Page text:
Ten years ago today our country and the world were shook by a terrible tragedy. As I look back on that day, I think it is important to reflect, remember, and process what has happened over the past ten years.
I remember that day as if it were yesterday, as I'm sure most people do. The day started off as a typical Tuesday. I was a student at the University of Arizona and I had four classes that day. My normal routine was to get to campus early and go to a study room on the 3rd floor of the Student Union. While getting some reading done before class, a friend of mine walked in and told me a plane had crashed into the World Trade Center. My first thought was that it was a small commuter plane, and since my friend didn't have many more details, I shrugged off the incident and continued reading. About 20 minutes later a TV was wheeled in and I got my first glimpse of what was really going on. I couldn't believe it. To this day I can't describe the emotions I felt. It was a combination of shock, horror, fear, and grief. To add to my emotional distress, I knew my parents were scheduled to fly home from Philadelphia to Los Angeles that day. I couldn't get through to them.
I tried to make my day as normal as possible and continued to my classes. My first class was American Literature, but there was no discussion about The Scarlet Letter that day. Those who showed up tried to digest and process what was happening in our world. It felt healthy to talk about it and share our emotions. My next two classes were cancelled, and finally, around lunch time, I was able to get through to my family back east. Everyone was OK. I went to my last class of the day and again shared with my classmates. It's hard to explain the bond that was created that day, but everyone shared a common experience, as tragic as it may have been, that helped connect us in a profound way. I learned more about the people in my classes that day than I ever had in any other class I took.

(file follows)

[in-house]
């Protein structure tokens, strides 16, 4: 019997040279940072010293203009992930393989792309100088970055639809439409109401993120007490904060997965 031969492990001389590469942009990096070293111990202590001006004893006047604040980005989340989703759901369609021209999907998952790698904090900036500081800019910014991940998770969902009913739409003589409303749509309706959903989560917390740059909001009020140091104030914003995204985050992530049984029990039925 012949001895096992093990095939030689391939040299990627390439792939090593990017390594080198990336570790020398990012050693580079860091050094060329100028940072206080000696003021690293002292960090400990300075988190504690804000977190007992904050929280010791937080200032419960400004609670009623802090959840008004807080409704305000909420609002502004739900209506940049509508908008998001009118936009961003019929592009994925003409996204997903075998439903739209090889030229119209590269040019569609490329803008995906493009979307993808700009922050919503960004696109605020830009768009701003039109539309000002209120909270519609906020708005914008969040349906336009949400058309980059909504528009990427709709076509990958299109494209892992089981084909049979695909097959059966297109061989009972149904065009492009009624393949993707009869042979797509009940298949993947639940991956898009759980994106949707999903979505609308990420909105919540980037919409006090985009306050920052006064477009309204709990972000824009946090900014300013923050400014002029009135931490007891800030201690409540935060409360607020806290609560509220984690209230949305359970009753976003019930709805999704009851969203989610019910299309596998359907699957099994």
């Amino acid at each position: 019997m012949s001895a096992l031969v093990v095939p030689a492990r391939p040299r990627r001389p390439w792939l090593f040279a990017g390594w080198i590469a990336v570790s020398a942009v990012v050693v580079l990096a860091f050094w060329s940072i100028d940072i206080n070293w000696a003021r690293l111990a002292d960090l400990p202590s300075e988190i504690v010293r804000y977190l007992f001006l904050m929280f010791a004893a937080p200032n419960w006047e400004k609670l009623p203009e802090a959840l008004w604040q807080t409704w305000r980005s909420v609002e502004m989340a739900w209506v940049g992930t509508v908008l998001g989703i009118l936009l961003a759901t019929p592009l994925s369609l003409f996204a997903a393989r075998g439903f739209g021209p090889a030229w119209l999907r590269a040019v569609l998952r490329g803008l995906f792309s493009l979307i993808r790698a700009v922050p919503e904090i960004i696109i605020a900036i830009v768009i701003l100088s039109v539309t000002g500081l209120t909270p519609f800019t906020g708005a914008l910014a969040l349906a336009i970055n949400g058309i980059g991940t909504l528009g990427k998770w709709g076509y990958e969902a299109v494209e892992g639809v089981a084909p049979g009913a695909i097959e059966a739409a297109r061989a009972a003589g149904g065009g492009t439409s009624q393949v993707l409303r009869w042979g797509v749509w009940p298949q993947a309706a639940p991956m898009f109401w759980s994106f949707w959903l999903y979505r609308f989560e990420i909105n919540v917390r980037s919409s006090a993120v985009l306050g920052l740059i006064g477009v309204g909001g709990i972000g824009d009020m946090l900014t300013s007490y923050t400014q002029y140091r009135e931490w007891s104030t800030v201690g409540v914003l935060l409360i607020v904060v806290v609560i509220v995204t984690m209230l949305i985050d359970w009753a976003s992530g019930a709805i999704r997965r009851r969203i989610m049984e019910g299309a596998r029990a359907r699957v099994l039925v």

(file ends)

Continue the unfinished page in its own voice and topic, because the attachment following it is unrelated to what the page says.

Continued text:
My roommate, Blake, and I also shared in our grief. We didn't quite know what to do with ourselves that day. We couldn't concentrate on school work. There were no sports to take our mind off things. We put ESPN on in an attempt to watch the coverage of the tragedy through a different lens. And we started working on a jigsaw puzzle. The puzzle was of two bears in a forest. I still have it, and as a personal tribute, I will put it together again.
Ten years later, I am still in shock over what happened. I still don't know what it means in the context of the greater world. But what I do know is that it forever changed our world. I don't have any words of wisdom to end this post with. I don't have any profound advice to give. All I have are memories and reflections, much like everybody else. I remember those who lost their lives, I remember those who shared that day with me, and I try to live my life serving others, because you never know what kind of impact you may have on the world.
Never Forget 9/11/01